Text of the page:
Validity and Outcomes

Companies that have developed job descriptions and candidate profiles that are detailed and well-aligned with success factors for jobs will have the most useful output from talent assessments. Organizations must be careful to conduct assessments in a consistent, standardized manner to generate reliable results. Ethical hiring standards dictate that assessments be delivered to all candidates for a particular job and not applied selectively.

After you take the test, you may be told immediately whether you passed or failed, or you may not learn how you did.

In some cases, you will be notified if the company is interested in hiring you. In other cases, you may not hear back at all, depending on company policy regarding notifying applicants for employment.

By the way, pass or fail is a relative term. The results are based on how the employer thinks a candidate should answer, which doesn't necessarily correlate with your qualifications for employment. In many cases, the company is looking for a certain type of employee that is a fit for their organizational structure and company culture.

Companies often have a waiting period before applicants who don't pass the test can take it again. Details on retaking assessments should be available on the company website.

Sample Questions

What best describes your experiences providing feedback to others at work?

  • You do not have experience
  • You have provided feedback to co-workers
  • You have provided feedback to people working for you
  • You have given feedback to direct reports about their performance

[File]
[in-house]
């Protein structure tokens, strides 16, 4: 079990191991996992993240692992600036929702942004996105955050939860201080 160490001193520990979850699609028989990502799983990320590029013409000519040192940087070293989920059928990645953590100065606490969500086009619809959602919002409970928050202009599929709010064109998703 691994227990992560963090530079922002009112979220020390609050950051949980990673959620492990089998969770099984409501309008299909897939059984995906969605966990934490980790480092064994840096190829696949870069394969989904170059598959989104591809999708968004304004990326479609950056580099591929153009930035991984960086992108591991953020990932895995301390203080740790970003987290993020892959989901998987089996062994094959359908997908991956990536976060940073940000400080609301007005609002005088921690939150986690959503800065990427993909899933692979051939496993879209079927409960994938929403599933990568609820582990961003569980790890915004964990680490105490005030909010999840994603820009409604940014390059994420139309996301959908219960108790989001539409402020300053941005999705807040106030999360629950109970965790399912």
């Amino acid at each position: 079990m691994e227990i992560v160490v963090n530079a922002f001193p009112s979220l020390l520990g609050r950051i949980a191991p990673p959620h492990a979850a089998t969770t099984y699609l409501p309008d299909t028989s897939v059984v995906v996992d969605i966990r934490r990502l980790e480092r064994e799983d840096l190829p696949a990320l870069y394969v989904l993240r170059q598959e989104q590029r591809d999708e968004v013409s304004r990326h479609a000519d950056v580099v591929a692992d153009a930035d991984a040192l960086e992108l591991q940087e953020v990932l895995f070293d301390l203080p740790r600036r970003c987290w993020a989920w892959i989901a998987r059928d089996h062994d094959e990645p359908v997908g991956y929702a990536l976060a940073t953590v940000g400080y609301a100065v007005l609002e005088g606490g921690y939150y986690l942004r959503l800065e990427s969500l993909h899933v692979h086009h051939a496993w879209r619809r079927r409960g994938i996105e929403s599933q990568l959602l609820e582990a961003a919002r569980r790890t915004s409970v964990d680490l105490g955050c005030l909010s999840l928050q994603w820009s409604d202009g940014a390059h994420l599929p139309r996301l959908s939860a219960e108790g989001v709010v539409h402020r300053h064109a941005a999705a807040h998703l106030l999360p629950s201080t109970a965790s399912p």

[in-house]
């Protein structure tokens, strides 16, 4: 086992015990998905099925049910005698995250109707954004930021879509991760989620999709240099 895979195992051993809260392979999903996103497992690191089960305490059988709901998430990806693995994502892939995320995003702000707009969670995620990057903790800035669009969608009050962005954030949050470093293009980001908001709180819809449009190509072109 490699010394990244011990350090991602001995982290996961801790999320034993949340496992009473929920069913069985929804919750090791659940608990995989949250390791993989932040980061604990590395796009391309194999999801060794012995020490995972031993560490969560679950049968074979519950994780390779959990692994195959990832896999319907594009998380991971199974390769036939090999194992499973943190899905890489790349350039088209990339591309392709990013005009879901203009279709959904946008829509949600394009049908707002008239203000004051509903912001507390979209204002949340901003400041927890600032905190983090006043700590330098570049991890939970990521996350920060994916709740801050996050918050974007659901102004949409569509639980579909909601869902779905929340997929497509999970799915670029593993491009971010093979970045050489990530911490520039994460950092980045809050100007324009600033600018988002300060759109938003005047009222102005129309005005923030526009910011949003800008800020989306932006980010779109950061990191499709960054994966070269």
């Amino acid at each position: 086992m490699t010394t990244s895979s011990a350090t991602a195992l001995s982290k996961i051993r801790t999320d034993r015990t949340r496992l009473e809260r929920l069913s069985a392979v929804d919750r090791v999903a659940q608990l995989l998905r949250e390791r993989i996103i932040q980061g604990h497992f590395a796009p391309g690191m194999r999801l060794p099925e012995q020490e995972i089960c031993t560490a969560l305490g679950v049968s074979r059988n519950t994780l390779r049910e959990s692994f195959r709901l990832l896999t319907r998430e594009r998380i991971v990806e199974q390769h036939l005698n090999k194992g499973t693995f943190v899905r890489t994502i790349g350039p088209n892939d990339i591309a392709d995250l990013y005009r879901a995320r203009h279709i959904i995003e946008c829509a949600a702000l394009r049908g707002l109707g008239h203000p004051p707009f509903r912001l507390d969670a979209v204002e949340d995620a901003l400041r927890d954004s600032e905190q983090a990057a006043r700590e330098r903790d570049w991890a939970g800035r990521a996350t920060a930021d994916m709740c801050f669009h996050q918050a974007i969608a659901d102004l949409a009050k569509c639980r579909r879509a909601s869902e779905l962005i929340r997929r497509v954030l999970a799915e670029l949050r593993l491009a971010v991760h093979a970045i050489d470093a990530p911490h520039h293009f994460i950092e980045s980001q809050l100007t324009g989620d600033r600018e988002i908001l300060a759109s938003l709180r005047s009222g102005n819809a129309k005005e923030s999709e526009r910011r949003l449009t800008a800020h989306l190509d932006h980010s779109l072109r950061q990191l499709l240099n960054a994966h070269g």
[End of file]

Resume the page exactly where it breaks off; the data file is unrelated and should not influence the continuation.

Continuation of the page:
• You have set standards to achieve optimal feedback

Select matching terms for: ___________ is to water as eat is to ___________

  • dog - cat
  • foot - hand
  • woman - office
  • drink - food
  • ocean - mountain

It is best to analyze all the facts before making a decision.

  • Strongly Disagree
  • Disagree
  • Neutral
  • Agree
  • Strongly Agree

Tips for Taking Tests

Do Your Homework

If you’re applying for a large, well-known employer, you may be able to get the inside scoop from current and former employees. It isn’t cheating – the actual questions will likely vary. But you can get a general sense of what to expect by Googling the employer plus “talent assessment” or “pre-employment tests” or similar. You’ll likely find accounts from employees on Reddit, Quora, LinkedIn, and other social media/message boards.


If you’re taking the test at home, make sure that you have time and space to complete it to the best of your abilities. Don’t try to dash off answers at the kitchen table during dinner prep. Take the process seriously, and you’ll produce better results.

Be Honest

Talent assessments and personality tests are supposed to provide an honest assessment of your skills and potential for cultural fit. Fake your answers, and you might land the job — only to find yourself miserable after a few months and back on the job search again.